President's Message

In keeping with our commitment to advocate for high quality mathematics teacher education in support of quality mathematics teaching, the AMTE Board of Directors continues to work with our AMTE committees and members to remain proactive in addressing issues pertinent in mathematics teacher education. In this column, I discuss the issue of declining enrollment in teacher preparation programs and provide updates on the federal regulations for teacher preparation programsand AMTE’s response to decreased funding of the Institute of Education Sciences.

Declining Enrollments in Teacher Preparation Programs

In recent conversations with AMTE members, declining enrollments in teacher preparation have been a focal topic. This issue has become a glaring concern among mathematics teacher educators (MTEs) and the AMTE Board of Directors has been asked to investigate the issue of declining enrollment. In response, the AMTE Board charged the Emerging Issues Committee (EIC) with the task of considering what is known and suggest recommendations for how AMTE might support its members in addressing the issue. The charge is framed within the following questions: (a) Is there readily available data on the trends in teacher education enrollment?, (b) Why and is there actual decline occurring?, and (c) Should we survey our members for feedback for their perceptions on teacher education program (TEP) enrollment?

The EIC Committee Chair, Jennifer Luebeck, Committee Members, Sybilla Beckman, Corey Drake, Kathryn Chval, Paola Sztajn, Marilyn Strutchens, and Board Liaison, Kathleen Lynch-Davis responded: The EIC members agree “this is an important issue and one that affects us all.” We believe “this is a good topic for us to look into and something directly related to AMTE.” The general consensus is “there is plenty of data out there” and that the decline is reported to be hovering at 30% (reported by EdWeek, NPR). Media are beginning to cover this story.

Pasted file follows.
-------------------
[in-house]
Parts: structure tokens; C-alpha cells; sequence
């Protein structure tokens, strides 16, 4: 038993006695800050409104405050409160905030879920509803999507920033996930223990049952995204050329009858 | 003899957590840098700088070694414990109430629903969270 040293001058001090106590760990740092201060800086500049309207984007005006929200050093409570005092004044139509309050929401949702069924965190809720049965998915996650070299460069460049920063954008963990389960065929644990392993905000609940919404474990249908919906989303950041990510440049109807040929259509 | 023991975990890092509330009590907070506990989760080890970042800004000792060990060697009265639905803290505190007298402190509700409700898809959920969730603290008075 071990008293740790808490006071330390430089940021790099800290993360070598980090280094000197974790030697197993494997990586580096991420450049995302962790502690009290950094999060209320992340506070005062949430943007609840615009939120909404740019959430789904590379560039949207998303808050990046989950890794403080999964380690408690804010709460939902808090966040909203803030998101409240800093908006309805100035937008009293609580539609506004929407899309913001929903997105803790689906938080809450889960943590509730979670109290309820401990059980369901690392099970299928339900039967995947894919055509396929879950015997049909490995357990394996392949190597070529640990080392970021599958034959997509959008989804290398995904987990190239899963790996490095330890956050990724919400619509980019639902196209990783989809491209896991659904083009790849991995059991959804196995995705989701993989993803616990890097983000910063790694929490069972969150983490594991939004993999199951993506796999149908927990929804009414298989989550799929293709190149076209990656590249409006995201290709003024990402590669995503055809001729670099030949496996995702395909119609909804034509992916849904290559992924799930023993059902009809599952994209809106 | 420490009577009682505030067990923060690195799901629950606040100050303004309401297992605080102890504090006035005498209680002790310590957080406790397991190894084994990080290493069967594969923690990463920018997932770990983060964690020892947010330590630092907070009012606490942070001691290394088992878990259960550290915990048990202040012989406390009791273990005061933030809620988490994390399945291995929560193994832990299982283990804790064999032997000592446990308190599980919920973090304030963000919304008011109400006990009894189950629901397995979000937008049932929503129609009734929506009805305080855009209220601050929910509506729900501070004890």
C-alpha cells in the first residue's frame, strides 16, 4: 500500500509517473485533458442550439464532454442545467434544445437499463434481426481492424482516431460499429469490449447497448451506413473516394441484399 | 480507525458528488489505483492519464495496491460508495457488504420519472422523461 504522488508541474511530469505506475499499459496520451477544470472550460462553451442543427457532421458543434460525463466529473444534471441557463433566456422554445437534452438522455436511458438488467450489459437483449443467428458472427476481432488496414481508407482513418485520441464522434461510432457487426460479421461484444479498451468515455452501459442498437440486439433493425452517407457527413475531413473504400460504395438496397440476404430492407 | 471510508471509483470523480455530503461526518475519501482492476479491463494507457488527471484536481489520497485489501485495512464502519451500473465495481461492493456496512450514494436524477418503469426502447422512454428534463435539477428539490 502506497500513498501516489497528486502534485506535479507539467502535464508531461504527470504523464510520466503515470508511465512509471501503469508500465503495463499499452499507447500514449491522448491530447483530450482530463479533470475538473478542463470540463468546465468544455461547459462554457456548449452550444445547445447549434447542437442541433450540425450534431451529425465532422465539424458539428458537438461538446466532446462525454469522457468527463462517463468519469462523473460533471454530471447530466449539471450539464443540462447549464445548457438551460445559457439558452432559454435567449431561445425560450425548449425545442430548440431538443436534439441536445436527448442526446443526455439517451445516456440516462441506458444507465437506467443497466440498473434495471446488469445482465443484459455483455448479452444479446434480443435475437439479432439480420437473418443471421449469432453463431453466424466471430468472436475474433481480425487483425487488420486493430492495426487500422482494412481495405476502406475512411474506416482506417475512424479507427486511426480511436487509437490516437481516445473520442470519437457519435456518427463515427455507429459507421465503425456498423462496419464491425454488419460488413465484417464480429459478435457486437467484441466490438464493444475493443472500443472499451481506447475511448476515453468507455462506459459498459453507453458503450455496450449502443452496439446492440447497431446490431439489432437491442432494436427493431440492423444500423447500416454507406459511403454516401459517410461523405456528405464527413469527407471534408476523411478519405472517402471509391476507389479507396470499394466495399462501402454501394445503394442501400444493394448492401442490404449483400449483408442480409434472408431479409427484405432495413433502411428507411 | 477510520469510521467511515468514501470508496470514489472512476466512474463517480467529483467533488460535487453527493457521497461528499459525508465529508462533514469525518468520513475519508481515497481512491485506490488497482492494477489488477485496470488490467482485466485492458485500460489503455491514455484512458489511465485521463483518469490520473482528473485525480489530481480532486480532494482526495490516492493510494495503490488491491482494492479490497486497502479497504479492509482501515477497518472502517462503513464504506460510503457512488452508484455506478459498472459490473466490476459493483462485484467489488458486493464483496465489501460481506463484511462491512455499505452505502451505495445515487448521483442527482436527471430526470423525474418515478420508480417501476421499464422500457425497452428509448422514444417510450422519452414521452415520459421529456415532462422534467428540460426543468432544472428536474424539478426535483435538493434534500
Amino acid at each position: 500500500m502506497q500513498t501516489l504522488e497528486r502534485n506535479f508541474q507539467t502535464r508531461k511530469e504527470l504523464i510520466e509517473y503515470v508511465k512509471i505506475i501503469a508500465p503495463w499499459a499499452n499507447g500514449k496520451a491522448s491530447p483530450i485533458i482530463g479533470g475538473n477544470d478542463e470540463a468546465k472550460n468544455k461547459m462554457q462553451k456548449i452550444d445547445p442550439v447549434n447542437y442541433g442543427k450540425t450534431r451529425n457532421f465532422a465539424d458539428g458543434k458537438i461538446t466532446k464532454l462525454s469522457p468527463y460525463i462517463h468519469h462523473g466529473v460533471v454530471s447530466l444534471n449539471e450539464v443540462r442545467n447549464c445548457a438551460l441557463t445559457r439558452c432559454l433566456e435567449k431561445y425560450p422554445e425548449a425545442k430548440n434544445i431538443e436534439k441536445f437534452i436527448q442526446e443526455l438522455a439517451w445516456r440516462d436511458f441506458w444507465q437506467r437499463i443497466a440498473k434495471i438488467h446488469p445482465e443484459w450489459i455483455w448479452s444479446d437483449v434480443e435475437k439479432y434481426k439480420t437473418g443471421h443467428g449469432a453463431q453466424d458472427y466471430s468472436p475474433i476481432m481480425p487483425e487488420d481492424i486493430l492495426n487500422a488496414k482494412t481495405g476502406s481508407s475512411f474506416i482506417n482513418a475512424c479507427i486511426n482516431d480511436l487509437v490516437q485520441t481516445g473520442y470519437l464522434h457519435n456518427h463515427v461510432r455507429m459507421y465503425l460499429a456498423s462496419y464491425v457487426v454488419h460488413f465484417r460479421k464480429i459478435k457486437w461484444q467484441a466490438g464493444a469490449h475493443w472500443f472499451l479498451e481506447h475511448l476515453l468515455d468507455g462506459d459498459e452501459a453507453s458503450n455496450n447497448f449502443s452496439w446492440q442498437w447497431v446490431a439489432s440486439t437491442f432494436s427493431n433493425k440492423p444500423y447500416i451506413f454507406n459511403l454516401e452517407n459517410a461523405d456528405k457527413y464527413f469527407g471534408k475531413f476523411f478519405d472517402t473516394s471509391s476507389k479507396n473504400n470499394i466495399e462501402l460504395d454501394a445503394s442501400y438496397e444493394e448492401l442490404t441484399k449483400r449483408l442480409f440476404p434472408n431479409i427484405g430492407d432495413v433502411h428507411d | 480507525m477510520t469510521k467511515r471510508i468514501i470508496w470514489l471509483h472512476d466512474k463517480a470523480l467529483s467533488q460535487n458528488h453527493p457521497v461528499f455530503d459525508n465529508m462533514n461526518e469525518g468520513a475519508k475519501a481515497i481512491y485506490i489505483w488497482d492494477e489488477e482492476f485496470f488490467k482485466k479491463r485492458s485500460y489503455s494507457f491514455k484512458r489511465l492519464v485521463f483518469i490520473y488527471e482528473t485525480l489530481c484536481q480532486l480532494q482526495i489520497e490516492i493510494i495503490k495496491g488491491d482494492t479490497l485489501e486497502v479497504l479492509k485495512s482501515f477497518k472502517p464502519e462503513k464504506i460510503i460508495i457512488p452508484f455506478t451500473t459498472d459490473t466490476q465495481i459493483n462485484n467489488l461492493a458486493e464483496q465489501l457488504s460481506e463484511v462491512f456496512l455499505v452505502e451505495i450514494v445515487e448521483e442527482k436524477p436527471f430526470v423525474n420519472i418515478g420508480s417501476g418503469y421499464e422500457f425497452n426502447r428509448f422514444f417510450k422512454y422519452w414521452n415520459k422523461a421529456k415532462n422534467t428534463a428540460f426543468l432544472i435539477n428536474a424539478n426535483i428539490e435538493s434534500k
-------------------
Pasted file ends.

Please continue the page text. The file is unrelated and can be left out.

In my research on the topic, I found the excerpt below in an article on the website of the American Association of Colleges for Teacher Education (AACTE). Sharon Robinson, AACTE President and Chief Executive Office wrote:

Each year, our nation’s PK-13 schools rely on colleges of teacher education to prepare thousands of new teachers. Between 2010 and 2019, the number of students enrolled in public elementary and secondary schools is expected to grow from 55 to 58 million. Already, schools in high-need urban and rural areas struggle to recruit and retain enough qualified teachers, and many districts do not have sufficient special education or STEM specialists to serve student needs. Amidst these growing needs, however, enrollment in teacher preparation programs nationwide is falling and data from AACTE’s 800 member institutions show reductions over the last decade in undergraduate and graduate programs. What’s at the root of this worrisome decline and how can we start to turn the tide?

Not only does this article corroborate recent conversations and concerns among AMTE members, it also sheds light on the extent of the problem with respect to the number of institutions reporting declining enrollment in teacher preparation, especially the impact on the declining enrollment in STEM teacher preparation programs.

The EIC is in the process of executing an action plan that includes developing a survey to administer to AMTE members. The EIC proposes to construct the survey around three foundational questions: (a) What is the situation regarding declining enrollment in teacher preparation in your institution/state (particularly in mathematics)?, (b) Why do you think this situation is occurring?, and (c) What are data sources in your state that could help examine this critical issue?